steady state.

10

ηk 2

(

xo,t xo,t−1

)2 − 1 , so that ϕk = 0 at the

Optimizing households are allowed to vary the usage of physical capital by the factor uk,t , to earn a return uk,t rk,t on their physical capital stock. There is a cost ℑ(uk,t ) associated with capacity over- or under-utilization.8 Actual capital is determined by ko,t =uk,t ko,p,t−1

(15)

The budget constraint of optimizing households is given by co,t + xo,t + bo,t + ℑ(uk,t )ko,p,t−1 ≤ wt υ no,t + wu υ (1 − no,t ) + rk,t uk,t ko,p,t−1 + where Πt are profit receipts from firms, πt =

Pt Pt−1

Rn,t−1 bo,t−1 − τo,t + Πt , πt

(16)

is the gross price inflation rate and Pt is

the aggregate price level. The household maximizes its utility (9) subject to the employment dynamics constraint (10), the capital accumulation (14) and the budget constraint (16). We define the Lagrange multipliers on the employment constraint as Vo (thus the marginal value of a job), the budget constraint as λo (thus the marginal utility of consumption), and the capital accumulation constraint as λk (thus the marginal utility value of a unit of capital). Defining φt =

λk,t λo,t

(Tobin’s q), the first order conditions are given by

λo,t = co,t −σ

o

(17)

1 πt+1 β Rn,t ( o [ ]) φt = β Et Λt,t+1 rk,t+1 uk,t+1 − ℑ(uk,t+1 ) + φt+1 (1 − δ ) { )} ( o )2 ( xt+1 xt+1 o 1 − β Et φt+1 Λt,t+1 xo xt − 1 t ( )) ( φt = o xt −1 1 − ϕt + xxot ηk xt−1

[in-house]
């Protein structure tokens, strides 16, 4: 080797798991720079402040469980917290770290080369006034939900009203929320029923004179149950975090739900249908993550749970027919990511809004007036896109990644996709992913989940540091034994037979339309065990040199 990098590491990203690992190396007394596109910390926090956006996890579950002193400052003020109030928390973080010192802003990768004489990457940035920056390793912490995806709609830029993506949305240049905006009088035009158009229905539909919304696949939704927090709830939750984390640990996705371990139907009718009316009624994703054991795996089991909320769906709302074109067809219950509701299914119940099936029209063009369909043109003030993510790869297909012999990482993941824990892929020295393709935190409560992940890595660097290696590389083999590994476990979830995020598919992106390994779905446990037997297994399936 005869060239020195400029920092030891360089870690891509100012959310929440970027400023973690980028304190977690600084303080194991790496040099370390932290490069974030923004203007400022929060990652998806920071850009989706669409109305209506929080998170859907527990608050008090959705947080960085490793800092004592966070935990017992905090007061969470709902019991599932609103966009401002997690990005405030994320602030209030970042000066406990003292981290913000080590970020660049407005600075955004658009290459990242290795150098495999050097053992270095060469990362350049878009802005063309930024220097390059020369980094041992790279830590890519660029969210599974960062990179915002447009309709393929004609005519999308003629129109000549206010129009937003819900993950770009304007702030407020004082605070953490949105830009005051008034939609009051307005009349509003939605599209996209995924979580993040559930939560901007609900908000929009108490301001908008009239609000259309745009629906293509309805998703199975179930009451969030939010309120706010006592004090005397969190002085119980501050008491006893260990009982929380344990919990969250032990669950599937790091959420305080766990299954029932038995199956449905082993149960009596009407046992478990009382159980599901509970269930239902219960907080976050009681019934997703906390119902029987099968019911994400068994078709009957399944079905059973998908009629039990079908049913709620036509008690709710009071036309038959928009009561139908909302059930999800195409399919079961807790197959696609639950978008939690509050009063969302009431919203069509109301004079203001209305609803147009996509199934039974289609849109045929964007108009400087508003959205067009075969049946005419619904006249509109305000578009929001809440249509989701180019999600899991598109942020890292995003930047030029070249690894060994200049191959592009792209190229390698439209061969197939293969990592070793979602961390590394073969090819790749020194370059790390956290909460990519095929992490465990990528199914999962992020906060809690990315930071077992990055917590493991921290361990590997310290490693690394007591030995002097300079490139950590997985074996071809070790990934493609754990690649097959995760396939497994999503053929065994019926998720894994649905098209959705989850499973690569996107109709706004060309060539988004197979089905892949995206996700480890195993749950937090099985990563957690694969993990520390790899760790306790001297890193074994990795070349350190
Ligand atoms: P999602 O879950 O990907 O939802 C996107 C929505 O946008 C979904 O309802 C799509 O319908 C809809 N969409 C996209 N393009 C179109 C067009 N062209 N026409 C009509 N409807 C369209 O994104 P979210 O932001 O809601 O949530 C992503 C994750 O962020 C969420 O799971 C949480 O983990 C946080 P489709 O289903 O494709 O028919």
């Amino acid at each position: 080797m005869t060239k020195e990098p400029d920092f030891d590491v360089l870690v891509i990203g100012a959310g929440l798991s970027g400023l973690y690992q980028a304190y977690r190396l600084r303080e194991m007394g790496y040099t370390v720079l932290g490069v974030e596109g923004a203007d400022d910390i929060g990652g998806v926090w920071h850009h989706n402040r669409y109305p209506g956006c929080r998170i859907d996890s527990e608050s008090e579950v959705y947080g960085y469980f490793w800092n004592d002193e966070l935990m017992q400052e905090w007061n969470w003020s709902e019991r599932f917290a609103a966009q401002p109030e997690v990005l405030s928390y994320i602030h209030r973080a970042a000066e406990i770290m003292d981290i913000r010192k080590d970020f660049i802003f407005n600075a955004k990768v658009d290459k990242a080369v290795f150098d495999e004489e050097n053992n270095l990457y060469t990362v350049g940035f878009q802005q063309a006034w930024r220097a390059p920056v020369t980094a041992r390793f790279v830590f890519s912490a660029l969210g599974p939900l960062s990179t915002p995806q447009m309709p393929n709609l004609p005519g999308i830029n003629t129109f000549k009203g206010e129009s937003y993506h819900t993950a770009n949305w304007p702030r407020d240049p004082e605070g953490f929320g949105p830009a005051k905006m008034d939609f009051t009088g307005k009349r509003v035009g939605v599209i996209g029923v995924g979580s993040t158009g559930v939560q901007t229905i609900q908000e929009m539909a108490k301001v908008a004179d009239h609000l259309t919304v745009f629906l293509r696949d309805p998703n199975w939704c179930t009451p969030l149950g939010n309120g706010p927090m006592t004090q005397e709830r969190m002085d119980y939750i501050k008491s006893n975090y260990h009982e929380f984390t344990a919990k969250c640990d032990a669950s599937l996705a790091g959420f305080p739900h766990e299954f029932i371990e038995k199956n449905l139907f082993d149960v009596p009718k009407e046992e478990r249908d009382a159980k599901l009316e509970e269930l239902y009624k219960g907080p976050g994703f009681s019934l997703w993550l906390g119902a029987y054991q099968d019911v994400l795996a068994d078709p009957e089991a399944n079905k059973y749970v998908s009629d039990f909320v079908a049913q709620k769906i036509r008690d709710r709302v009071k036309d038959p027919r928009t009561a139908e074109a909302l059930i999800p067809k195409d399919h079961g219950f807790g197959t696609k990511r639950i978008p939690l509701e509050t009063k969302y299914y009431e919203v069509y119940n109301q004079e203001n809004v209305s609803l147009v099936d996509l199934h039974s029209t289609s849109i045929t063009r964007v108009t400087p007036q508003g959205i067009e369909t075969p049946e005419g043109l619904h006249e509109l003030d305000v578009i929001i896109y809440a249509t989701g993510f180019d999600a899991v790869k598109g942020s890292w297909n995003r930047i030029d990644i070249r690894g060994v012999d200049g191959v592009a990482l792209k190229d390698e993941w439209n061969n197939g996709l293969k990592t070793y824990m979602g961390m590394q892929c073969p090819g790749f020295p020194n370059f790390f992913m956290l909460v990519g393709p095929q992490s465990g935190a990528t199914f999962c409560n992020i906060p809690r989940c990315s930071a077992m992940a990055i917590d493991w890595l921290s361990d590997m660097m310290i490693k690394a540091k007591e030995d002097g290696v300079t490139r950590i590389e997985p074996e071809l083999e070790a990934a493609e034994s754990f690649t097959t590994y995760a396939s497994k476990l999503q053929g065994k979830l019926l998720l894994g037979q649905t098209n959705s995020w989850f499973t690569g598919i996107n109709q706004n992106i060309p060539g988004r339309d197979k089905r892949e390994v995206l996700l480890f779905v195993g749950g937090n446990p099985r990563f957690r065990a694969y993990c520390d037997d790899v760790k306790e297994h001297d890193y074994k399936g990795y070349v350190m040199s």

o Λt,t+1 =

(18) (19)

(20)

t−1

rk,t = rk e

ψ (uk,t −1)

(21)

Vo,t = λo,t υ (wt − wu ) + β Et [Vo,t+1 (ρ − pt+1 )] , 8 The

functional form is ℑ(uk,t ) =

rk ψ

(

) eψ (uk,t −1) − 1 , so that ℑ(1) = 0 and

11

∂ ℑ(uk,t ) ∂ uk,t

> 0.

o where Λt,t+1 =

λo,t+1 λo,t

is the stochastic discount factor for optimizing households.

Similarly to rule of thumb households, we define the value of a job in terms of a consumption good Hno ,t =

Vo,t λo,t .

We then obtain

[ o ] Hno ,t =υ wt − υ wu + β Et Λt,t+1 (ρ − pt+1 ) Hno ,t+1 ,

3.4 The Wholesale Good Firm Wholesale good firms produce output using capital and labour using a production function of the form Ytw = F(Kt , Nt ). We specify a CES production function, which is homogeneous of degree one. Therefore, output per household can be expressed as ytw

] ζ [ ζ −1 ζ −1 ζ −1 , = α (Bk kt ) ζ + (1 − α )(Bn ø p nt ) ζ

(22)

where ζ is the elasticity of substitution, Bk and Bn are technology (scaling) parameters and α is a share parameter. The Cobb-Douglas case occurs when ζ = 1. The firm maximizes its value Ft , expressed as per household, by selling output at the real price ptw ,9 renting capital kt at price rk,t , and hiring labour nt at price wt , subject to the dynamic equation governing employment as well as the quadratic employment adjustment cost. The value is given by [ o ] κ Ft+1 , Ft = ptw ytw − wt ø p nt − ht2 nt−1 − rtk kt + β Et Λt,t+1 2

(23)

o where Λt,t+1 is also the firms’ discount factor as they are owned by optimizing house-

holds. The first order conditions with respect to k, h and n (where we do not evaluate 9 Section

3.7 specifies ptw .

12